Department of Physics
BRIEF AUTOBIOGRAPHY OF DAVID M. COOK
(Information updated 31 October 2007)
My entire professional career, the chronology of which is laid out briefly in the accompanying full curriculum vitae and brief curriculum vitae has been spent as a member of the faculty of the Department of Physics at Lawrence University (Appleton, WI). During that time, I have
My major activity throughout my career at Lawrence embraces both my teaching and my scholarly work and is the logical outgrowth of a sabbatical spent in 1971-72 becoming familiar with the way in which the Dartmouth Department of Physics was aggressively incorporating time-shared computing---then a new idea---into its curriculum. Since that sabbatical, I have helped guide the evolution of computer use and the computer curriculum at Lawrence, both within and without my own department. In 1978--81, I directed a faculty development project (with support from the NSF CAUSE program) designed to guide and support science and social science faculty in their self-development of uses of computers for scholarship and teaching. Since 1988 (with support from two NSF ILI grants, one NSF CCLI grant, three grants from the W. M. Keck Foundation, and substantial support from Lawrence University), I have directed an extensive curricular development project designed to create a departmental environment in which physics majors become expert at using state-of-the-art computing resources intelligently and independently. In support of this endeavor, we have built the Lawrence Computational Physics Laboratory, equipped currently with eleven Hewlett Packard Linux-based workstations and making available numerous software packages for graphical visualization, numerical analysis, and symbolic algebra. With these resources on campus, we have been able to embed computer-based classroom demonstrations and homework exercises in most of our upper-division offerings; we have successfully encouraged students to explore these resources on their own; and we have supported numerous senior-level independent studies that have made substantial use of these resources. This project has attracted national attention and has been described in several publications, and I have delivered invited talks about the project at several national meetings and at half a dozen colleges and universities. In 1990, I obtained support from the Sloan Foundation for a conference on computing in advanced undergraduate physics, a conference that brought 20 active teacher/scholars to Lawrence, and I edited and published the proceedings of that conference; I served a three-year term as a member of the American Association of Physics Teacher's Committee on Computers in Physics Education and a five-year term as Associate Editor of the journal Computers in Physics. Further, the availability of these resources at Lawrence permits my students and me to conduct serious studies in computational physics, which has been the arena of my scholarly endeavors during the past decade. More specifically, my current emphasis is in musical acoustics and the physics of musical instruments.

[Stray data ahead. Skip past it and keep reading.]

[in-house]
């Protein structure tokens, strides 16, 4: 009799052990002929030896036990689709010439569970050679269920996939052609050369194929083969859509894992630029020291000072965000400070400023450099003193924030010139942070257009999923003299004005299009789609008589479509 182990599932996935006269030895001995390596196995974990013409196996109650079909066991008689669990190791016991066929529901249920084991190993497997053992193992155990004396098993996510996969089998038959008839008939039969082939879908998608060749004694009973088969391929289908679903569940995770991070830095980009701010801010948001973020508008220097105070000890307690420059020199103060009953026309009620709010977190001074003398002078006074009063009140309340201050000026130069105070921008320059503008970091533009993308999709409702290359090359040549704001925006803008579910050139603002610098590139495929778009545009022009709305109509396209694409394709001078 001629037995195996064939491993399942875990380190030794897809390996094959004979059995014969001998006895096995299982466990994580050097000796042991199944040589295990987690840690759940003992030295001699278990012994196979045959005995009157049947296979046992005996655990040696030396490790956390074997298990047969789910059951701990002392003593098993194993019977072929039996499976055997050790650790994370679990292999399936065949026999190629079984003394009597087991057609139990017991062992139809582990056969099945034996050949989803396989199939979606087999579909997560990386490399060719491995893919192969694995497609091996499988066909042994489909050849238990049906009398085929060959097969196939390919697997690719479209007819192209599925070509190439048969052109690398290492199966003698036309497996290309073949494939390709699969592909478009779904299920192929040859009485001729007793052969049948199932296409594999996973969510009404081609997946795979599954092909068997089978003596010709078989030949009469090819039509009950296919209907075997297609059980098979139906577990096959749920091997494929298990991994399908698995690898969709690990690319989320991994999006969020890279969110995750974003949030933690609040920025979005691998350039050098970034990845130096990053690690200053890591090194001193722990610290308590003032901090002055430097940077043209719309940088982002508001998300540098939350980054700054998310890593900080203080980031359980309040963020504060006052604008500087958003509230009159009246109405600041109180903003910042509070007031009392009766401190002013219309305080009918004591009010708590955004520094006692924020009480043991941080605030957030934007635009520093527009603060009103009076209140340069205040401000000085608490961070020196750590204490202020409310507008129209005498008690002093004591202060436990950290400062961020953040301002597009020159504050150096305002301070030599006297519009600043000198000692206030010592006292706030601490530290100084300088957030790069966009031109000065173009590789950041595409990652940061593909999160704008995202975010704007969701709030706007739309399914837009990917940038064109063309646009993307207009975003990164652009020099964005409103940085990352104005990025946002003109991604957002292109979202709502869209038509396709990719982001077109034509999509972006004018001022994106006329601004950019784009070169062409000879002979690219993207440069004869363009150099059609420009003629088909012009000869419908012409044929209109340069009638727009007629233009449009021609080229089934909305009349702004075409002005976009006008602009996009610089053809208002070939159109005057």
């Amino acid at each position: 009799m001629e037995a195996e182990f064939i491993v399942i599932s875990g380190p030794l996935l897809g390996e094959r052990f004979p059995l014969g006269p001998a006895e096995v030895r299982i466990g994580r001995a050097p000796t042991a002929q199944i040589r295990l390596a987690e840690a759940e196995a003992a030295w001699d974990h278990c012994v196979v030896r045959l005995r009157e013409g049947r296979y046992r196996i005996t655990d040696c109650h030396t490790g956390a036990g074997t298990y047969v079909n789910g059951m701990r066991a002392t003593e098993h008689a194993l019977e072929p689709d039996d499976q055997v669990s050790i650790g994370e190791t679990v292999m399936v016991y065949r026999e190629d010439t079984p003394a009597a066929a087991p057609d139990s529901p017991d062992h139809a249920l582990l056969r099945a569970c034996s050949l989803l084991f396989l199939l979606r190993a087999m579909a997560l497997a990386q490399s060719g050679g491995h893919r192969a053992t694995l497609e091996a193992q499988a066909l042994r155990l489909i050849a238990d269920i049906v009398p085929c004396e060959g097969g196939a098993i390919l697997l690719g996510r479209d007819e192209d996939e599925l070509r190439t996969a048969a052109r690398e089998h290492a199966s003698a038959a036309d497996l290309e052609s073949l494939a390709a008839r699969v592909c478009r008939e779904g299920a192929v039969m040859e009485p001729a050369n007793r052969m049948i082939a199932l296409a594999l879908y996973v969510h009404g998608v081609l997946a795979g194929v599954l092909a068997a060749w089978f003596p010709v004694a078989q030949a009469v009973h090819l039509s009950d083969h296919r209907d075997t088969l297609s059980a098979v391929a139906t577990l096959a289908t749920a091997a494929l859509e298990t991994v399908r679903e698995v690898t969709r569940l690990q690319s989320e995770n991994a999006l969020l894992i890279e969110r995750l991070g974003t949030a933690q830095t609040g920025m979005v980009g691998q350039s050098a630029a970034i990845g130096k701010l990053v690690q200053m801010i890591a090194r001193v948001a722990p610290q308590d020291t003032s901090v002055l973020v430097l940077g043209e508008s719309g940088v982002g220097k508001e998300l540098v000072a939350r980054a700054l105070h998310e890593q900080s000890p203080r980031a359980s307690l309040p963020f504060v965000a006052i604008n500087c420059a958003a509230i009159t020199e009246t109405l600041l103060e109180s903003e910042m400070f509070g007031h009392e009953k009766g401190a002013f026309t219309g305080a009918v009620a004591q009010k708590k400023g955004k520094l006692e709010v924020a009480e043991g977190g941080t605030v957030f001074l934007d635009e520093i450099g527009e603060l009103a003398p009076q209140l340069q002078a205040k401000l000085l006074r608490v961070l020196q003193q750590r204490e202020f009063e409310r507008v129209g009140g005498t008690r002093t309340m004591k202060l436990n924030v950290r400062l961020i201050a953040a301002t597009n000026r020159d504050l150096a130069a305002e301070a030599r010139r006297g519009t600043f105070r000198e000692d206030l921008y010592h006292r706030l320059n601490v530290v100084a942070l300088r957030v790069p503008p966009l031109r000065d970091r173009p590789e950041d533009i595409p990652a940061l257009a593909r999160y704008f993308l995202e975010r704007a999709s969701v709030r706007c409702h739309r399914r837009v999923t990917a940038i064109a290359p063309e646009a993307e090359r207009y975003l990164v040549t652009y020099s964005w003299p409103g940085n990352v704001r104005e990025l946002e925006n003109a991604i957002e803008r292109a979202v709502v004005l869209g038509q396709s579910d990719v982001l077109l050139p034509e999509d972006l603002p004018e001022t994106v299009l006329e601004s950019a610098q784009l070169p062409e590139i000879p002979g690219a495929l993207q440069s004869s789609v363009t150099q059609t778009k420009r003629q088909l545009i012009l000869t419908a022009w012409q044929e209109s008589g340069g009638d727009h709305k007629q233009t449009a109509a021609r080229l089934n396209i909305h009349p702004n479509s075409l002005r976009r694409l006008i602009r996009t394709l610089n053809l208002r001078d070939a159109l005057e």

Outside of the computational laboratory and the classroom, I enjoy gardening, maintaining my 20-acre homestead north of Appleton, and playing the organ, which I have done since 1954. Since my arrival in Appleton, I have been assistant organist at a local church and, from January through August of 2007, I served that church as interim organist while the church conducted a search for a permanent successor to the long-serving organist who retired in December, 2006.